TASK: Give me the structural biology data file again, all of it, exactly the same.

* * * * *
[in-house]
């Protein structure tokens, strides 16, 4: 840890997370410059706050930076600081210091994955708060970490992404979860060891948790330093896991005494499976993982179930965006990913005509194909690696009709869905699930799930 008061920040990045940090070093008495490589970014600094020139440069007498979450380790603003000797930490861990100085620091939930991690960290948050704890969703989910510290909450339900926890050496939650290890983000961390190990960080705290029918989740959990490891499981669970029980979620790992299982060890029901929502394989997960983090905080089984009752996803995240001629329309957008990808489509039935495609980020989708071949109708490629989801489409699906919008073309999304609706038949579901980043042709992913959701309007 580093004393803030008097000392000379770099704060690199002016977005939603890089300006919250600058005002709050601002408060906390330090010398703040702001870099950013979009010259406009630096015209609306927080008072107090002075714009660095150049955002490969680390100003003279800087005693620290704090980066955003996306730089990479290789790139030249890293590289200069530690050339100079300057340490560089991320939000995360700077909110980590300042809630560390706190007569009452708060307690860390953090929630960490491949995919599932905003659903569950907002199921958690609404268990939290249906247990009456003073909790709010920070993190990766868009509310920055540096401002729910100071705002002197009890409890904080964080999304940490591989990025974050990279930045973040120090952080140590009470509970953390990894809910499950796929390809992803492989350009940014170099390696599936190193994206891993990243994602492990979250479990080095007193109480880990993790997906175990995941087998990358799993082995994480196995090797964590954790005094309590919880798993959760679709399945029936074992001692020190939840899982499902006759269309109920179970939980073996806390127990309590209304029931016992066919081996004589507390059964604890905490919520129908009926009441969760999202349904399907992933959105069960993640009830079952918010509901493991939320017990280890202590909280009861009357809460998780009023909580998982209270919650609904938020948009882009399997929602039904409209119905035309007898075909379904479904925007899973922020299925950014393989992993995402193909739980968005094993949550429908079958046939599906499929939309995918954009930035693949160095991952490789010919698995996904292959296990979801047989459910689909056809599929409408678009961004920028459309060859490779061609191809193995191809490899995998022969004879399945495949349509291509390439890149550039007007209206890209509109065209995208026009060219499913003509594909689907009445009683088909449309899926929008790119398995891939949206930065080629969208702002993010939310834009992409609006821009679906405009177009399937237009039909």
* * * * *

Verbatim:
[in-house]
């Protein structure tokens, strides 16, 4: 840890997370410059706050930076600081210091994955708060970490992404979860060891948790330093896991005494499976993982179930965006990913005509194909690696009709869905699930799930 008061920040990045940090070093008495490589970014600094020139440069007498979450380790603003000797930490861990100085620091939930991690960290948050704890969703989910510290909450339900926890050496939650290890983000961390190990960080705290029918989740959990490891499981669970029980979620790992299982060890029901929502394989997960983090905080089984009752996803995240001629329309957008990808489509039935495609980020989708071949109708490629989801489409699906919008073309999304609706038949579901980043042709992913959701309007 580093004393803030008097000392000379770099704060690199002016977005939603890089300006919250600058005002709050601002408060906390330090010398703040702001870099950013979009010259406009630096015209609306927080008072107090002075714009660095150049955002490969680390100003003279800087005693620290704090980066955003996306730089990479290789790139030249890293590289200069530690050339100079300057340490560089991320939000995360700077909110980590300042809630560390706190007569009452708060307690860390953090929630960490491949995919599932905003659903569950907002199921958690609404268990939290249906247990009456003073909790709010920070993190990766868009509310920055540096401002729910100071705002002197009890409890904080964080999304940490591989990025974050990279930045973040120090952080140590009470509970953390990894809910499950796929390809992803492989350009940014170099390696599936190193994206891993990243994602492990979250479990080095007193109480880990993790997906175990995941087998990358799993082995994480196995090797964590954790005094309590919880798993959760679709399945029936074992001692020190939840899982499902006759269309109920179970939980073996806390127990309590209304029931016992066919081996004589507390059964604890905490919520129908009926009441969760999202349904399907992933959105069960993640009830079952918010509901493991939320017990280890202590909280009861009357809460998780009023909580998982209270919650609904938020948009882009399997929602039904409209119905035309007898075909379904479904925007899973922020299925950014393989992993995402193909739980968005094993949550429908079958046939599906499929939309995918954009930035693949160095991952490789010919698995996904292959296990979801047989459910689909056809599929409408678009961004920028459309060859490779061609191809193995191809490899995998022969004879399945495949349509291509390439890149550039007007209206890209509109065209995208026009060219499913003509594909689907009445009683088909449309899926929008790119398995891939949206930065080629969208702002993010939310834009992409609006821009679906405009177009399937237009039909």